Ironically, when we use the phrase "road map" to describe anything other than travel, what we're talking about is not really much of a map, and it generally doesn't even have roads! Instead it has come to mean both something larger (a plan or strategy) and something smaller (accomplishing a particular goal or completing a particular task).
Still, it's a useful metaphor. A road map shows an area or region, and the various roads that traverse it; it's up to the person (or the algorithm, today) looking at the map to decide which route to take in order to reach the destination. Similarly, when we work with organizations to help them develop a data governance road map, that work involves surveying the territory, plotting potential roads, and ultimately settling on a preferred route and pace to get them where they want to go.
At its most basic, then, your data governance road map has to start with figuring out what your current state of data governance is, and what you'd like your future state to look like. There are a number of tools you might use to assess your current state, such as the Data Management Maturity Model, or variations on it that focus more directly on data governance. You could work with a consulting firm, which is likely to have its own questionnaire or assessment tool. Or you could create your own framework organized around three or four major categories: what can you currently accomplish easily using data? what can you accomplish with difficulty? what can you not accomplish that you would like to? Our experience has been that if you talk to enough people in your organization, certain common themes and observations will emerge.
As for identifying and describing a desired future state, people in your organization are probably going to have different visions. Working from an existing data strategy, or developing one, can be helpful here. If there are many changes or improvements that could be made, figuring out the ones that will most directly help with your organization's strategic goals will speed the process of bringing your map into readability.
A data strategy helps clarify which aspects of your desired future state are most desirable, or most critical to achieve. A current state assessment tells you where you're starting from. But it can also tell you where you have existing capacity for growth, or where there are resources in place on which you are really lean. To extend the metaphor a little further, this assessment helps you understand what kind of vehicle you're driving, whether it has four-wheel drive, how full the gas tank is, if a toll transponder or satellite navigation system is installed, and so on. Some of the roads you might take could be icy, or backed up from traffic, or under construction, and you'd probably want to strike them from your map even before you set out on your route.
Your data governance goals will undoubtedly have much to do with existing problems and shortcomings. If data quality is perceived as an issue, then certifying data might be a goal; if reports and analyses take too long to turn around to be actionable, then a robust BI environment and toolset might be your goal; if users seem careless with data, or uncertain about how to access and utilize it securely, then a rigorous data protection program might be your goal.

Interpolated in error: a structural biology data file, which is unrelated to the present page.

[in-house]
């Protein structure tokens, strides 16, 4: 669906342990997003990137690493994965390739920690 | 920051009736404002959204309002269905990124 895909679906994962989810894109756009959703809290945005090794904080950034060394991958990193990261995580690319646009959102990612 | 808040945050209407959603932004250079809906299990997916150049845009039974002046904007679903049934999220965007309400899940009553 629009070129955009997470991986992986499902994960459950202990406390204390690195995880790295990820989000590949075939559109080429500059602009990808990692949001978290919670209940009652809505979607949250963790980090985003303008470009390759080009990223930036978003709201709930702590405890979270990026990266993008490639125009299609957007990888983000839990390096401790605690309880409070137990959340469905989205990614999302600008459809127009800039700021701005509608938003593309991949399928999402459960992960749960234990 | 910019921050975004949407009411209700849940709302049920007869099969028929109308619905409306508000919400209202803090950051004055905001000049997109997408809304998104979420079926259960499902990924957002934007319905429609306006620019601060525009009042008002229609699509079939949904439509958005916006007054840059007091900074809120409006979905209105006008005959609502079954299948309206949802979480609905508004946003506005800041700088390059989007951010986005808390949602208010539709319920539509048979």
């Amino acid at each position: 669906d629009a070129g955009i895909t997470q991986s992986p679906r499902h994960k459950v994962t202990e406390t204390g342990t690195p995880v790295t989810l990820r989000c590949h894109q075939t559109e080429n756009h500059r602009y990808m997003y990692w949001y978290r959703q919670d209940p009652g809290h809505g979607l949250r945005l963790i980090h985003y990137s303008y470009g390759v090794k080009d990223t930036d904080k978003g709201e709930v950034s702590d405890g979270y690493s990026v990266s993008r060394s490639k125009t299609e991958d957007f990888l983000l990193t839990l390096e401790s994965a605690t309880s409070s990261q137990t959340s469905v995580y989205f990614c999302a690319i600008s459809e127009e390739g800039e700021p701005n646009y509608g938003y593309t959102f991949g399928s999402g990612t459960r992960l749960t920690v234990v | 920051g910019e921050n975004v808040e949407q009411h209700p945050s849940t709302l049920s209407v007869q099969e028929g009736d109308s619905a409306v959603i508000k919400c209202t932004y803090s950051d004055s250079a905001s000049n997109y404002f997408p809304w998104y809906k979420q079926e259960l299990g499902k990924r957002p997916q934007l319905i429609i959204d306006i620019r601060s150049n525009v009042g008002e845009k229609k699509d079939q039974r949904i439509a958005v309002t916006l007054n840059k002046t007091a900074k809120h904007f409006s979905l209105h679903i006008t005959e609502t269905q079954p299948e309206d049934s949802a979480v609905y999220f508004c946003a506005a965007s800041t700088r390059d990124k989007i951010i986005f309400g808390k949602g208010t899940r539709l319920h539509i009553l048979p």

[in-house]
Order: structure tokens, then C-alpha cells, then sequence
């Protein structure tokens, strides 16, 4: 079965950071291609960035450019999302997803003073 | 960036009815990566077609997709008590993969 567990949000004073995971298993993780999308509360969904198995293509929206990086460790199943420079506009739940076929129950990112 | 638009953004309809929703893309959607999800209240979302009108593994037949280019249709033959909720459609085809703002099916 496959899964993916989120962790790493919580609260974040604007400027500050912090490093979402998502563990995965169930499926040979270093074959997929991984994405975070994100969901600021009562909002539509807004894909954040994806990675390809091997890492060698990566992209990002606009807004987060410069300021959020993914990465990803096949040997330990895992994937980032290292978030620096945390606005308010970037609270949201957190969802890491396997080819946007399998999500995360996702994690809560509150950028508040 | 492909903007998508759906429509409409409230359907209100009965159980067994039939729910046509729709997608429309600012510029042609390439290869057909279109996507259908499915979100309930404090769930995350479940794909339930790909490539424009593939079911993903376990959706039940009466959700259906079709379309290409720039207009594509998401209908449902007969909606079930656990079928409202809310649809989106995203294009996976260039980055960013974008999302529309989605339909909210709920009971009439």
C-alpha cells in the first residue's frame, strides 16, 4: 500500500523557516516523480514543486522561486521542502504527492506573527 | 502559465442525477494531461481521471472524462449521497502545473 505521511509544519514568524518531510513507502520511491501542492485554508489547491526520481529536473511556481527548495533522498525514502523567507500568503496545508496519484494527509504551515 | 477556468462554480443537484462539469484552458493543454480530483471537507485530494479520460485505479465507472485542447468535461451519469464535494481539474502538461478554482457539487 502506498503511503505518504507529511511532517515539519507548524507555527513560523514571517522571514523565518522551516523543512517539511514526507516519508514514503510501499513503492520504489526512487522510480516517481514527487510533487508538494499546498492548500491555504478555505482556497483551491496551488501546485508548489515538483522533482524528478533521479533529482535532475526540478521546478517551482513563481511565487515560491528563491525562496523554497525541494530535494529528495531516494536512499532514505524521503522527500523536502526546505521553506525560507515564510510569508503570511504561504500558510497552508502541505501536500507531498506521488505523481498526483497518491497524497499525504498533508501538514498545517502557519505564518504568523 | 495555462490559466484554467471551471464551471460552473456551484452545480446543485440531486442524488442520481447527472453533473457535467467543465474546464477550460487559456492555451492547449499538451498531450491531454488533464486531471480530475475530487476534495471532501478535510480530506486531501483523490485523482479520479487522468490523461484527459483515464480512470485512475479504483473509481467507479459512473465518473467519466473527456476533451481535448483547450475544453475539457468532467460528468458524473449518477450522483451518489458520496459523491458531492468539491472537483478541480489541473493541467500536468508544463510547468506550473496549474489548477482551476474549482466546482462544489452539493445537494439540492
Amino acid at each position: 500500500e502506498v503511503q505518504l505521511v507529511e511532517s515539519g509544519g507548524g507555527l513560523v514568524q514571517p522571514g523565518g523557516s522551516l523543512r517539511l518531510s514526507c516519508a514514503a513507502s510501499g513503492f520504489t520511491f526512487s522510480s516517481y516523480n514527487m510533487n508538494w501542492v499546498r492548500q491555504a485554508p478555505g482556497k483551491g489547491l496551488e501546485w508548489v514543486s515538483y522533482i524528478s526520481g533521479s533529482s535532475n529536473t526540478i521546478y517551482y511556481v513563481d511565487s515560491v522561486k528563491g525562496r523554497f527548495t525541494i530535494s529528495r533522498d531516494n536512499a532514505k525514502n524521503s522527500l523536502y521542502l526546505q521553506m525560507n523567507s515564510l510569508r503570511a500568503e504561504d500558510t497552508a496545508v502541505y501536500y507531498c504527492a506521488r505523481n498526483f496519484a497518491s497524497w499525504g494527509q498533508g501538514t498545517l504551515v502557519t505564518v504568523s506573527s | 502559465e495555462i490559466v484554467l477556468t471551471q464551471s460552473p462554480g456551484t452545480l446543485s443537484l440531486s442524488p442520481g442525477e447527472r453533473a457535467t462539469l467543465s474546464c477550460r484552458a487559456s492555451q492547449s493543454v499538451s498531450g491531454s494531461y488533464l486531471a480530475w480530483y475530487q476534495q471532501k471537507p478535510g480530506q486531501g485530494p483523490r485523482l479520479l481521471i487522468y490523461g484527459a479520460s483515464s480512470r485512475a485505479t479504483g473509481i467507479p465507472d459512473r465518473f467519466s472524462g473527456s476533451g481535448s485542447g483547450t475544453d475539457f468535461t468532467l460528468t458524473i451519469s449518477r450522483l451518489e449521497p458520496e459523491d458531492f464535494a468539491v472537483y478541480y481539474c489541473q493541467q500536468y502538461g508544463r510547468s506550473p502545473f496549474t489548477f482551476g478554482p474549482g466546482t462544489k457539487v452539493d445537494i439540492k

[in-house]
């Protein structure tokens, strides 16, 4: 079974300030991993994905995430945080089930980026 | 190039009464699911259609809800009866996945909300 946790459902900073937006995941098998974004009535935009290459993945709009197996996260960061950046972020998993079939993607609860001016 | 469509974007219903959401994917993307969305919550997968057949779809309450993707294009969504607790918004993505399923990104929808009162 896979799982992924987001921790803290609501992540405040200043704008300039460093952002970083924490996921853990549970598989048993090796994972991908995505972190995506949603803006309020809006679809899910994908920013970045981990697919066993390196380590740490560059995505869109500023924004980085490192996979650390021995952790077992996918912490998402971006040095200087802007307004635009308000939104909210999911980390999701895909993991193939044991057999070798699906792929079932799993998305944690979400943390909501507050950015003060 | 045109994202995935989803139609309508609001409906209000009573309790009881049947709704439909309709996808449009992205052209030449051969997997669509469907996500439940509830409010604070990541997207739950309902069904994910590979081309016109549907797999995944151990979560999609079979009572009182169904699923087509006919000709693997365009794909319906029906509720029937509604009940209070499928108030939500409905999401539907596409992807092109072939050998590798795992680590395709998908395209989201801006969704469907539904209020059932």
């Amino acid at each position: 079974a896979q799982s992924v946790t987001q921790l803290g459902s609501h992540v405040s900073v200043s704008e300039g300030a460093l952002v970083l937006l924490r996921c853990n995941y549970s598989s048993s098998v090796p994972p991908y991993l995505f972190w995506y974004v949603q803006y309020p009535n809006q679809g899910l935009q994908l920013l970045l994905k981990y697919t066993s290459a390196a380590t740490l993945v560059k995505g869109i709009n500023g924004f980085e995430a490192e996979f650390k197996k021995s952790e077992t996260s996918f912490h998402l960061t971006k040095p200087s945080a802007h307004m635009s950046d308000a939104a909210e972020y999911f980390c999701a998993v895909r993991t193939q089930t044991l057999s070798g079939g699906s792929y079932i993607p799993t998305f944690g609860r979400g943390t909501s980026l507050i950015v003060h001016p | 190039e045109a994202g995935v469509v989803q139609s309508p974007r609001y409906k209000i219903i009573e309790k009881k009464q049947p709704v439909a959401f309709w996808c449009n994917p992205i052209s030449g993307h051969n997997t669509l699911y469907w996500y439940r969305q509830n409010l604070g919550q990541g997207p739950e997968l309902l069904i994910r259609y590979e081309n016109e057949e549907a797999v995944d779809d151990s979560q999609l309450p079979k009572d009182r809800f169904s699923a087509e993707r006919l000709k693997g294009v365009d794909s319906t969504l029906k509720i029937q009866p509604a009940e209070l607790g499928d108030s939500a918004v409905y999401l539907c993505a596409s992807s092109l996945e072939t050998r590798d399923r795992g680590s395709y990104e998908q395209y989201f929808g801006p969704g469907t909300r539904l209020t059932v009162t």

Use your strategy and your strengths to guide your decisions. We recommend prioritizing activities not only by which goals are most important to you, but also by how attainable they are. A successful data quality improvement process requires data managers and stewards who speak the same language and share the same goals, as well as technical resources who can profile data and script mass changes and updates. You may have a group of smart analysts and data scientists in place who are hamstrung by an outmoded architecture, but perhaps you don' t have the funds for a wholesale BI upgrade. Data protection activities require both education and enforcement - are you able to commit to both right now?
There might not be a direct path for you on your data governance road map. Or, as with actual travel, the most direct path might not be the quickest or easiest. We recommend planning your route using the following guidelines:
- Decide on a route that will address real problems that real people are facing. (Hint: not having enough meetings to attend, or committees to belong to, are not usually the real problems facing your data stewards, modelers, and consumers.)
- Recognize that multiple vehicles and drivers will take this trip, and allow for them to take different roads at different times, if necessary. Your data quality work might precede your data privacy work, but maybe the privacy work will go faster once it begins.
- It's a long journey, and there will be stops along the way. Break your larger goals into manageable tasks with visible milestones.
Publish your route(s), and let your employees know how long you expect the trip to take. Remember, it's a caravan, not a race. That everyone arrives at the destination is much more consequential than who gets there first. Be flexible rather than rigid, and pragmatic as well as idealistic. Expect that there will be unintended detours, plan for delays and traffic jams, and hope for some fortuitous bypasses as well.
We wish you well on your journey. And who knows - maybe we will travel with you!
Hope this blog post was beneficial to you and your organization. IData has a solution, the Data Cookbook, that can aid the employees and the organization in its data governance, data stewardship and data quality initiatives. IData also has experts that can assist with data governance, reporting, integration and other technology services on an as needed basis. Feel free to contact us and let us know how we can assist.
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